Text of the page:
21ST Century Scientists Working Group

April 27th 2017

Tackling the Science Communication Certificate program

So you’re psyched to get your Certificate in Science Communication. Where to begin?

The best place to start is a careful reading of the requirements. Then download the application. The application is a PDF document that contains all the requirements and can be edited as you complete them, and this (with attachments) is what you’ll submit when you’re done.

Next, consider your time frame. When do you hope to complete the certificate? It was designed for comfortable completion within a year, but you may take longer (if you have a lot on your plate) or shorter (if you’re about to graduate). We recommend making a plan for when you will complete each part of the certificate based on your own time frame. Note that the timing of some parts of the certificate aren’t under your direct control, for example, when you will lead a journal club, or when there will be workshops that you can attend. (The annual 21st Century Scientists Workshop, held every April, is a required part of the certificate.) You may want to leave extra time for these so you don’t find yourself unable to finish in time if they are difficult to schedule.

As part of your plan, we suggest you think not just when you will complete each requirement, but how. Who will you read/listen to/watch as a professional science communicator? What science communication project will you do yourself? Think about what you really enjoy, what you may already have done that you can either get credit for or expand on, and what skills might be useful in your future career.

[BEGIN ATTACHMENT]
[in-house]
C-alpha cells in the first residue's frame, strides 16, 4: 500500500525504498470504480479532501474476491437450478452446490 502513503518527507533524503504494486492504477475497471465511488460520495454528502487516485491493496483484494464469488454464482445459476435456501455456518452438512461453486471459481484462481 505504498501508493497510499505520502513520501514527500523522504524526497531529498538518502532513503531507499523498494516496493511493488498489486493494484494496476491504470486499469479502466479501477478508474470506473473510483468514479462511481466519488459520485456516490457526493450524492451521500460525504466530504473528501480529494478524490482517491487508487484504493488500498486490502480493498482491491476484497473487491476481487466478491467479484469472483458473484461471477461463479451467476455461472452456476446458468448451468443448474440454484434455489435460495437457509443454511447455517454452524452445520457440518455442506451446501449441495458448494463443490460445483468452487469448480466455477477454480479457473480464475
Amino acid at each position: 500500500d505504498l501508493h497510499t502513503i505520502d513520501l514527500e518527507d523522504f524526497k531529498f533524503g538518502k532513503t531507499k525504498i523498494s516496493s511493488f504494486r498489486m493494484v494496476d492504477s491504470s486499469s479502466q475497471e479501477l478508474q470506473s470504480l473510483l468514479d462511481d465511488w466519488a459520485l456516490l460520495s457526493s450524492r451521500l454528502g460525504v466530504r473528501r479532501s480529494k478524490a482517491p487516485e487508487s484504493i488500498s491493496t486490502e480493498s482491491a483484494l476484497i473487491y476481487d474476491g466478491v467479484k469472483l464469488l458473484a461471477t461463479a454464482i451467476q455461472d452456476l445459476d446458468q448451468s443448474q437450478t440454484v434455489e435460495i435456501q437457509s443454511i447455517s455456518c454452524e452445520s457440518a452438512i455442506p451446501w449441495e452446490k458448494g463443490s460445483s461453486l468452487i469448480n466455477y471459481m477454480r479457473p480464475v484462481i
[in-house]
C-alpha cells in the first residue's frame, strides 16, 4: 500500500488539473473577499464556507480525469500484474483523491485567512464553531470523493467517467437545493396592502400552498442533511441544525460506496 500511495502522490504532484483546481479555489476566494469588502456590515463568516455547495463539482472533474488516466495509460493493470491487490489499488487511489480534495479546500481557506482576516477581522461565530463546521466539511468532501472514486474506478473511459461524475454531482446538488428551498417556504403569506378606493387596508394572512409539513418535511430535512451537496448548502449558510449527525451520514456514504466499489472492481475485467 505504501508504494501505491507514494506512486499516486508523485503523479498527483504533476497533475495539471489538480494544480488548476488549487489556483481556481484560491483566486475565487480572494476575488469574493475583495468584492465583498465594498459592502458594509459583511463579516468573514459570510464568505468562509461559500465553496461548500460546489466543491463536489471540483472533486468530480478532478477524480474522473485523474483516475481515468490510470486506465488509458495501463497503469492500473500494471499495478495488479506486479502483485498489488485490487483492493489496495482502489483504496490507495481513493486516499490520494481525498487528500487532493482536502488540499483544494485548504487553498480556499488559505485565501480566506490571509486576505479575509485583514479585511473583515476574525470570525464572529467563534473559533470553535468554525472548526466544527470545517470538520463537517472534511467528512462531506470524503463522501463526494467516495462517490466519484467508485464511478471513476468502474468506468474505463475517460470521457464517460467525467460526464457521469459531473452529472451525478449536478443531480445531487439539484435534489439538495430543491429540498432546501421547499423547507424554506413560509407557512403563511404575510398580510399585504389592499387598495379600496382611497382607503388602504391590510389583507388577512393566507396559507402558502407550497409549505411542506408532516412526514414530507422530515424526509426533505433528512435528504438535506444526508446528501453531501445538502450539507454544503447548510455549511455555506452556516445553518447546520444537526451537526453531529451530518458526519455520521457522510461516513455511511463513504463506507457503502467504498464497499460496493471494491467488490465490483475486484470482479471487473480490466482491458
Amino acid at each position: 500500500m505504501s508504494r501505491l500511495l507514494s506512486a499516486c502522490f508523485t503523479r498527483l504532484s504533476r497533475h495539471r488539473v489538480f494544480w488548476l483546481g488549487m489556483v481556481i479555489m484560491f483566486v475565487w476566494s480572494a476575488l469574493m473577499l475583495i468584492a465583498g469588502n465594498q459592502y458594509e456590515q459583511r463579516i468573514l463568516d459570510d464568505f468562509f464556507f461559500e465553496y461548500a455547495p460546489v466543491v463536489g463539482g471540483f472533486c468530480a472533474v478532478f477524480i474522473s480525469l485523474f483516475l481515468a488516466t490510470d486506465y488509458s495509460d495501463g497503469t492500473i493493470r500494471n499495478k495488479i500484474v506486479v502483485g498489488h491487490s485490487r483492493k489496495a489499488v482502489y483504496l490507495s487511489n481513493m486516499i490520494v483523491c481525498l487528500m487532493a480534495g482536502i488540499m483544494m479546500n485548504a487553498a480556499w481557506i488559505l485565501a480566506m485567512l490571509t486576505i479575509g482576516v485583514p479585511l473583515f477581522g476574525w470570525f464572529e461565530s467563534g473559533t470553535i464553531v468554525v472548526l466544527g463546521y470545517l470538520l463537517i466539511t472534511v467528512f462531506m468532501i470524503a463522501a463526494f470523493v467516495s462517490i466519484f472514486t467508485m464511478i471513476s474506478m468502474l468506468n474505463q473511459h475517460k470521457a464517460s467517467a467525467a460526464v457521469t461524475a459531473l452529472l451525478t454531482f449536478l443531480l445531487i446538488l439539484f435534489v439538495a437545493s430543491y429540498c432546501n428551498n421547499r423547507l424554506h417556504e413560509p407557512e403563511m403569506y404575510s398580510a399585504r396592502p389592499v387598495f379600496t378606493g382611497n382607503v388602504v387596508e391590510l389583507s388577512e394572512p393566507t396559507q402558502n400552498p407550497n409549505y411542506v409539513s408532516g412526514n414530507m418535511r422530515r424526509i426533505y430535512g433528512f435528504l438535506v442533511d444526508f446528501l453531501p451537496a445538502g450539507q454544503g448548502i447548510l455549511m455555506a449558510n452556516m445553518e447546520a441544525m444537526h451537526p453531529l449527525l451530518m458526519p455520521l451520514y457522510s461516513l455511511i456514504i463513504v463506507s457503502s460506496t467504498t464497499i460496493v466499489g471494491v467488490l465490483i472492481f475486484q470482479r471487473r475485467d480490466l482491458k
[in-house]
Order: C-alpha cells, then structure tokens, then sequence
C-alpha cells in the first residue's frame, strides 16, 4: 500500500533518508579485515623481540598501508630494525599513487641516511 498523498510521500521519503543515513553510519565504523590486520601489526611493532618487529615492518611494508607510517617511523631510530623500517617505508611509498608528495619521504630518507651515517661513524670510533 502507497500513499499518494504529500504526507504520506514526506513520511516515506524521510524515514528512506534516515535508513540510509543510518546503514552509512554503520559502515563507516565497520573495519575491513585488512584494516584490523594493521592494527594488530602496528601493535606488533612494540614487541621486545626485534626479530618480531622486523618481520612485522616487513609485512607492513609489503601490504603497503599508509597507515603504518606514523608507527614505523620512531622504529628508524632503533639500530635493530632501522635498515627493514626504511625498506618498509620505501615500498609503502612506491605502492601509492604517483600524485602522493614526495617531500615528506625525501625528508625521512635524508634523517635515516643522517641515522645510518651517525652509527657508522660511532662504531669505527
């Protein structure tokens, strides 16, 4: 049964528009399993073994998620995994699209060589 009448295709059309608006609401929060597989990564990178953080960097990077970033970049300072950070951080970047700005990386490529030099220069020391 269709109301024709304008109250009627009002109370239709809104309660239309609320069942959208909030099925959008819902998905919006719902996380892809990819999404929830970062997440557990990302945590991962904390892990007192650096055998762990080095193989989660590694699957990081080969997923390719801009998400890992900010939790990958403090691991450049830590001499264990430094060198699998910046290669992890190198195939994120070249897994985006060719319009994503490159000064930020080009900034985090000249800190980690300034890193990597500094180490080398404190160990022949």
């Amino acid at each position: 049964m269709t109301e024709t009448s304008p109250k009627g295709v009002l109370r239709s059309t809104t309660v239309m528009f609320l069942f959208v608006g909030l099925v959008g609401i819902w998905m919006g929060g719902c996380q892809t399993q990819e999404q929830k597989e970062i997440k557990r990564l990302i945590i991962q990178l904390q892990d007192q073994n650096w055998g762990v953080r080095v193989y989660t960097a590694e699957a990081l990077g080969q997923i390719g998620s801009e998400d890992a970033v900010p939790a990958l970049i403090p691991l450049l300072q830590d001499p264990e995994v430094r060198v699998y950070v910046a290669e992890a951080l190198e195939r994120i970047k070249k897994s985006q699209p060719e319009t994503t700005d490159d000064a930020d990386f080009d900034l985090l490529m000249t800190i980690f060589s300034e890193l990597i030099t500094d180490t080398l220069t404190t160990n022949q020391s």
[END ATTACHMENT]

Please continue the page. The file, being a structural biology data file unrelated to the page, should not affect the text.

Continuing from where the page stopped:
We are happy to look over your plan, and in fact encourage you to check in with us. Our requirements are intentionally non-specific to allow a wide range of ways to complete them. However, we don’t want you to be surprised at the last minute if the project you chose turns out not to be appropriate. So check with us! We strongly encourage you to join 21sci on slack as you move through the certificate process, and this is a great place to check in. Join slack with your illinois.edu address and you’ll be allowed in. Then post to the #grad-certificate channel – you can either post your question, or note that you are looking for someone to talk to more privately, either on slack or in person. If you’re just looking for ideas and aren’t ready to make your plan yet, we’re happy to help with that, too.

Finally, come to 21sci meetings! (The meeting time is posted on the right sidebar of this site.) These are a great way to get to know other people with similar interests and to stay on top of what’s happening on campus in terms of science communication opportunities.

 

April 6th 2017

After the workshop, come to journal club (Monday)

This Friday, April 7, is our third annual workshop and it’s going to be fantastic. You should come! This year’s theme is “The Future of Science Communication in a Post-Factual World.”

Then on Monday, we’re having journal club. Jessica Hekman will present

Peoples, Brandon K., et al. “Twitter Predicts Citation Rates of Ecological Research.” PloS one 11.11 (2016): e0166570. https://uofi.box.com/s/ka8p7tu659yhz41curuucun2krggujtf

… and you should come to THAT too! Monday April 10, ERML 138, 12-1pm. (Feel free to come without having read the paper.)